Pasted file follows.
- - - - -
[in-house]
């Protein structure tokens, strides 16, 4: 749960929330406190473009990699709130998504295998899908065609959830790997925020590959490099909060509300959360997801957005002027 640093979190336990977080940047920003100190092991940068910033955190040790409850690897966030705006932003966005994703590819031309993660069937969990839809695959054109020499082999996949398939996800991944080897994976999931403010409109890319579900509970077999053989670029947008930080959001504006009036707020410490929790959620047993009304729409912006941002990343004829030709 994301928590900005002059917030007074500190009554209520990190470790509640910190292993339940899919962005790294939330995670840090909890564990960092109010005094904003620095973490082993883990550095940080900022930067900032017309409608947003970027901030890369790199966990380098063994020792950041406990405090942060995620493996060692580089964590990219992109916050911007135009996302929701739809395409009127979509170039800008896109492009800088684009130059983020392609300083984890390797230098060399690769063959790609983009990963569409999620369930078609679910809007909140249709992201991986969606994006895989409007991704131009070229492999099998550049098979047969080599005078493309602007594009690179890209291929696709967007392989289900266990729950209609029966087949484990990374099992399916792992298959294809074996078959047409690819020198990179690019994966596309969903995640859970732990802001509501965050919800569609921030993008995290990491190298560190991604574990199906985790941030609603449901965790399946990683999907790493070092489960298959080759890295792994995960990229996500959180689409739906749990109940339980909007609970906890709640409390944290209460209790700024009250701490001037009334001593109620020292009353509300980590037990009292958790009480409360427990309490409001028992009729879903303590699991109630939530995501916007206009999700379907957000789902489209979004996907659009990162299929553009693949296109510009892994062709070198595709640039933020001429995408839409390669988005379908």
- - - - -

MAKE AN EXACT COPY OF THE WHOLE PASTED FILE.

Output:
[in-house]
């Protein structure tokens, strides 16, 4: 749960929330406190473009990699709130998504295998899908065609959830790997925020590959490099909060509300959360997801957005002027 640093979190336990977080940047920003100190092991940068910033955190040790409850690897966030705006932003966005994703590819031309993660069937969990839809695959054109020499082999996949398939996800991944080897994976999931403010409109890319579900509970077999053989670029947008930080959001504006009036707020410490929790959620047993009304729409912006941002990343004829030709 994301928590900005002059917030007074500190009554209520990190470790509640910190292993339940899919962005790294939330995670840090909890564990960092109010005094904003620095973490082993883990550095940080900022930067900032017309409608947003970027901030890369790199966990380098063994020792950041406990405090942060995620493996060692580089964590990219992109916050911007135009996302929701739809395409009127979509170039800008896109492009800088684009130059983020392609300083984890390797230098060399690769063959790609983009990963569409999620369930078609679910809007909140249709992201991986969606994006895989409007991704131009070229492999099998550049098979047969080599005078493309602007594009690179890209291929696709967007392989289900266990729950209609029966087949484990990374099992399916792992298959294809074996078959047409690819020198990179690019994966596309969903995640859970732990802001509501965050919800569609921030993008995290990491190298560190991604574990199906985790941030609603449901965790399946990683999907790493070092489960298959080759890295792994995960990229996500959180689409739906749990109940339980909007609970906890709640409390944290209460209790700024009250701490001037009334001593109620020292009353509300980590037990009292958790009480409360427990309490409001028992009729879903303590699991109630939530995501916007206009999700379907957000789902489209979004996907659009990162299929553009693949296109510009892994062709070198595709640039933020001429995408839409390669988005379908």